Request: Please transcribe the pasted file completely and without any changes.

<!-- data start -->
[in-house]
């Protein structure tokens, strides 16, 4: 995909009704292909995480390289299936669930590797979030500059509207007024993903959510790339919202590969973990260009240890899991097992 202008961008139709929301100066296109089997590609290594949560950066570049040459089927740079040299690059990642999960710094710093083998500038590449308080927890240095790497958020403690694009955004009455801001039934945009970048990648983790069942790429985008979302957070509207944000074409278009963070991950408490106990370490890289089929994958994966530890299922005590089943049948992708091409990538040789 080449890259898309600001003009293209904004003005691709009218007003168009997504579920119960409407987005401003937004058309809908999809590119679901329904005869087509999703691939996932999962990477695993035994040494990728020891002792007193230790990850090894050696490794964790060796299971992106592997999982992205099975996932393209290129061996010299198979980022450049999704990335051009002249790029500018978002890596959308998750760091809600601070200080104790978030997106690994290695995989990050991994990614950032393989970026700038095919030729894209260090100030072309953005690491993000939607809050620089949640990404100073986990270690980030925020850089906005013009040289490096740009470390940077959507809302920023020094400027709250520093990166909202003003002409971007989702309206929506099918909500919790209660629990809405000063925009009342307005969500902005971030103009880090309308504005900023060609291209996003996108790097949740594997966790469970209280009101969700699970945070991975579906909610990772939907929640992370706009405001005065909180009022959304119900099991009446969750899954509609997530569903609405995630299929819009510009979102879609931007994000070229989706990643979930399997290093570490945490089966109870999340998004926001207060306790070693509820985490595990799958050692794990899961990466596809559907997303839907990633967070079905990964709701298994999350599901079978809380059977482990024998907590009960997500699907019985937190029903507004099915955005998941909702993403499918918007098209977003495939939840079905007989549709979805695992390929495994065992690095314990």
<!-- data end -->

[in-house]
């Protein structure tokens, strides 16, 4: 995909009704292909995480390289299936669930590797979030500059509207007024993903959510790339919202590969973990260009240890899991097992 202008961008139709929301100066296109089997590609290594949560950066570049040459089927740079040299690059990642999960710094710093083998500038590449308080927890240095790497958020403690694009955004009455801001039934945009970048990648983790069942790429985008979302957070509207944000074409278009963070991950408490106990370490890289089929994958994966530890299922005590089943049948992708091409990538040789 080449890259898309600001003009293209904004003005691709009218007003168009997504579920119960409407987005401003937004058309809908999809590119679901329904005869087509999703691939996932999962990477695993035994040494990728020891002792007193230790990850090894050696490794964790060796299971992106592997999982992205099975996932393209290129061996010299198979980022450049999704990335051009002249790029500018978002890596959308998750760091809600601070200080104790978030997106690994290695995989990050991994990614950032393989970026700038095919030729894209260090100030072309953005690491993000939607809050620089949640990404100073986990270690980030925020850089906005013009040289490096740009470390940077959507809302920023020094400027709250520093990166909202003003002409971007989702309206929506099918909500919790209660629990809405000063925009009342307005969500902005971030103009880090309308504005900023060609291209996003996108790097949740594997966790469970209280009101969700699970945070991975579906909610990772939907929640992370706009405001005065909180009022959304119900099991009446969750899954509609997530569903609405995630299929819009510009979102879609931007994000070229989706990643979930399997290093570490945490089966109870999340998004926001207060306790070693509820985490595990799958050692794990899961990466596809559907997303839907990633967070079905990964709701298994999350599901079978809380059977482990024998907590009960997500699907019985937190029903507004099915955005998941909702993403499918918007098209977003495939939840079905007989549709979805695992390929495994065992690095314990």